According to a new study, fasting inhibits the secretion of a protein that regulates a large number of liver genes.
Intermittent fasting works wonders for overall health, particularly for the liver, as it inhibits the secretion of a protein that regulates a large number of liver genes, new research has found.
The findings will help develop new interventions to lower disease risk and discover the optimum intervals for fasting.
In experiments with mice, researchers led by Dr Mark Larance at the University of Sydney identified how fasting on alternate days affected proteins in the liver, showing the unexpected impact on fatty acid metabolism and the surprising role played by a master regulator protein that controls many biological pathways in the liver and other organs.
According to Dr Larance, a Cancer Institute of NSW Future Research Fellow in the Charles Perkins Centre and School of Life and Environmental Sciences at the University of Sydney, "We know that fasting can be an effective intervention to treat disease and improve liver health. But we haven't known how fasting reprogrammes liver proteins, which perform a diverse array of essential metabolic functions."
"By studying the impact on proteins in the livers of mice, which are suitable human biological models, we now have a much better understanding of how this happens."
In particular, the researchers found that the HNF4-(alpha) protein, which regulates a large number of liver genes, plays a previously unknown role during intermittent fasting.
"For the first time, we showed that HNF4-(alpha) is inhibited during intermittent fasting. This has downstream consequences, such as lowering the abundance of blood proteins in inflammation or affecting bile synthesis. This helps explain some of the previously known facts about intermittent fasting," Dr Larance said.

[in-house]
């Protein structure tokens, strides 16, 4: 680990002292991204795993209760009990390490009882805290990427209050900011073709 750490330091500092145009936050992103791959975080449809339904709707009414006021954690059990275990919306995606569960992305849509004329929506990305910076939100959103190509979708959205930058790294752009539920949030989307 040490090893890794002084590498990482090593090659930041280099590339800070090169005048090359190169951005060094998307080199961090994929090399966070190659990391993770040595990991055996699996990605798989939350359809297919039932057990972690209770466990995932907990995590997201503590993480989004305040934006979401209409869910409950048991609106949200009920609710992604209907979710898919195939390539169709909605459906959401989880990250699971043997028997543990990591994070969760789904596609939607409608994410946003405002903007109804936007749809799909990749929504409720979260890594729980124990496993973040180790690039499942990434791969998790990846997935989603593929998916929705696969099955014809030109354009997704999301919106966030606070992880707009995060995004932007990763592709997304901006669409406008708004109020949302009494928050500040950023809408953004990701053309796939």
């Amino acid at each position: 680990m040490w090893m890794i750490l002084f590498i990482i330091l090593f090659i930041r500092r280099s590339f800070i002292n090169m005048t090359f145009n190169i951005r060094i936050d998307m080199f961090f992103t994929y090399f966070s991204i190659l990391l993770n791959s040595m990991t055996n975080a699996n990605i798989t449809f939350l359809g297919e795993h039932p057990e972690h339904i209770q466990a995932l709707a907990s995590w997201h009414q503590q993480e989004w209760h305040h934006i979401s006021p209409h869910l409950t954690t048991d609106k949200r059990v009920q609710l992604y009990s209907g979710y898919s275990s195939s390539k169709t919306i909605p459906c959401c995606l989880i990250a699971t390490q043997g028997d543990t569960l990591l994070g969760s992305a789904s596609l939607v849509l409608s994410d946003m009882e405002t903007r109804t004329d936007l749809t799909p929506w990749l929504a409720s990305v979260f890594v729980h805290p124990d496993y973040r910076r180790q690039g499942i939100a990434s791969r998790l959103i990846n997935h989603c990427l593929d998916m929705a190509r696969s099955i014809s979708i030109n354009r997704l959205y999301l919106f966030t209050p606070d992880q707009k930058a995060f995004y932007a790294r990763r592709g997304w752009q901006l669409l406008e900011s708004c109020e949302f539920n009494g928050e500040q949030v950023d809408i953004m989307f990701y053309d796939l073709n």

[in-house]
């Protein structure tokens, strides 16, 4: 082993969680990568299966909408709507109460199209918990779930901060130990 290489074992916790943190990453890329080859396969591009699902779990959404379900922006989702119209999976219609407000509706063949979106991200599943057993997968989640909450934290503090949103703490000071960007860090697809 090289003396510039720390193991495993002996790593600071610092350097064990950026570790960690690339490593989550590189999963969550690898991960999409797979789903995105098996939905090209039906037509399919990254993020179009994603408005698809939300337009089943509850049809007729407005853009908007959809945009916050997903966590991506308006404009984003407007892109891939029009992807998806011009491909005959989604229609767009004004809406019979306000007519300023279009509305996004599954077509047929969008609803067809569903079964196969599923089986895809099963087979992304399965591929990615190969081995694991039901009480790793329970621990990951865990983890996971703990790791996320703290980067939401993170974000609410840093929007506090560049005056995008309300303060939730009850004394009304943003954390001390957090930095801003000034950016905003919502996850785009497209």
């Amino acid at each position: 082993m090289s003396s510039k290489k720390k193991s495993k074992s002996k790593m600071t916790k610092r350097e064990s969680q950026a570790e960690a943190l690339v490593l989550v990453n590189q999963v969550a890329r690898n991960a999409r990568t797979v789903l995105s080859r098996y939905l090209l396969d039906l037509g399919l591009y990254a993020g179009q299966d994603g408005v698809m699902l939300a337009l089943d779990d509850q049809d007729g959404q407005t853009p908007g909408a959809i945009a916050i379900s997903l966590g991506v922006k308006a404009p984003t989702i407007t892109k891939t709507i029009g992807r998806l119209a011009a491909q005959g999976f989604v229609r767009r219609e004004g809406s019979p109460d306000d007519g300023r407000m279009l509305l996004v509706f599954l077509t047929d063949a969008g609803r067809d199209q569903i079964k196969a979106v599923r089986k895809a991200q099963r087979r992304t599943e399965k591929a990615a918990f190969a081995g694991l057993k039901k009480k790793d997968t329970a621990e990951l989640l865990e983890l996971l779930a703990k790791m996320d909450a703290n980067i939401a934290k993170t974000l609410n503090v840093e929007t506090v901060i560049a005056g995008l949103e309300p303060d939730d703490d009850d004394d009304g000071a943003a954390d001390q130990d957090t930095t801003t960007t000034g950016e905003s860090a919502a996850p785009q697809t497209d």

The researchers also found that every-other-day-fasting -- where no food was consumed on alternate days -- changed the metabolism of fatty acids in the liver, knowledge that could be applied to improvements in glucose tolerance and the regulation of diabetes.
"What's really exciting is that this new knowledge about the role of HNF4-(alpha) means it could be possible to mimic some of the effects of intermittent fasting through the development of liver-specific HNF4-(alpha) regulators," Dr Larance said.
Dr Larance said that the information can now be used in future studies to determine optimum fasting periods to regulate protein response in the liver.
"Last year we published research into the impact of every-other-day-fasting on humans. Using this data, we can now build up improved models of fasting for better human health."
The results of the research were published in the journal Cell Reports.